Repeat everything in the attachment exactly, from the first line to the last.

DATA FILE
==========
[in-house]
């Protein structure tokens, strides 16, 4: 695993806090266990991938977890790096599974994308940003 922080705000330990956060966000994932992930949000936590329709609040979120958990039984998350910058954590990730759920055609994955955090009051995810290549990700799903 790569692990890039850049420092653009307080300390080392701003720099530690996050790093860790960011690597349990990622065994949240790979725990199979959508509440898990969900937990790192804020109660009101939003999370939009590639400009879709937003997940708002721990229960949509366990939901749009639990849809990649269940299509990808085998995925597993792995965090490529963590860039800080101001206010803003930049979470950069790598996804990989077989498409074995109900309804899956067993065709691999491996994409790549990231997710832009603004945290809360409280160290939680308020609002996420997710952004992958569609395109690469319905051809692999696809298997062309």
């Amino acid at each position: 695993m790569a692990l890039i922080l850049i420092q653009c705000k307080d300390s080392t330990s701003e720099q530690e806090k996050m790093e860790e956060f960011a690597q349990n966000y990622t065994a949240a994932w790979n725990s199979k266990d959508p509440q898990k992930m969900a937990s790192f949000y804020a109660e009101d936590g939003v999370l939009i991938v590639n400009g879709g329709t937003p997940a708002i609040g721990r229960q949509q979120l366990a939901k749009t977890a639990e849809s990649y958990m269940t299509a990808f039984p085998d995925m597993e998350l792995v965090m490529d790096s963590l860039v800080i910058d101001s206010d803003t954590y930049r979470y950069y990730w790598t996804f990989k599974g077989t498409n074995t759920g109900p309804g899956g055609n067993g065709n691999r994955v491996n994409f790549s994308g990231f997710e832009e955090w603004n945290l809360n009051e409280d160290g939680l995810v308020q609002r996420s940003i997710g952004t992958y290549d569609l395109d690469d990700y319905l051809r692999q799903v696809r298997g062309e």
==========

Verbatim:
[in-house]
């Protein structure tokens, strides 16, 4: 695993806090266990991938977890790096599974994308940003 922080705000330990956060966000994932992930949000936590329709609040979120958990039984998350910058954590990730759920055609994955955090009051995810290549990700799903 790569692990890039850049420092653009307080300390080392701003720099530690996050790093860790960011690597349990990622065994949240790979725990199979959508509440898990969900937990790192804020109660009101939003999370939009590639400009879709937003997940708002721990229960949509366990939901749009639990849809990649269940299509990808085998995925597993792995965090490529963590860039800080101001206010803003930049979470950069790598996804990989077989498409074995109900309804899956067993065709691999491996994409790549990231997710832009603004945290809360409280160290939680308020609002996420997710952004992958569609395109690469319905051809692999696809298997062309």
């Amino acid at each position: 695993m790569a692990l890039i922080l850049i420092q653009c705000k307080d300390s080392t330990s701003e720099q530690e806090k996050m790093e860790e956060f960011a690597q349990n966000y990622t065994a949240a994932w790979n725990s199979k266990d959508p509440q898990k992930m969900a937990s790192f949000y804020a109660e009101d936590g939003v999370l939009i991938v590639n400009g879709g329709t937003p997940a708002i609040g721990r229960q949509q979120l366990a939901k749009t977890a639990e849809s990649y958990m269940t299509a990808f039984p085998d995925m597993e998350l792995v965090m490529d790096s963590l860039v800080i910058d101001s206010d803003t954590y930049r979470y950069y990730w790598t996804f990989k599974g077989t498409n074995t759920g109900p309804g899956g055609n067993g065709n691999r994955v491996n994409f790549s994308g990231f997710e832009e955090w603004n945290l809360n009051e409280d160290g939680l995810v308020q609002r996420s940003i997710g952004t992958y290549d569609l395109d690469d990700y319905l051809r692999q799903v696809r298997g062309e």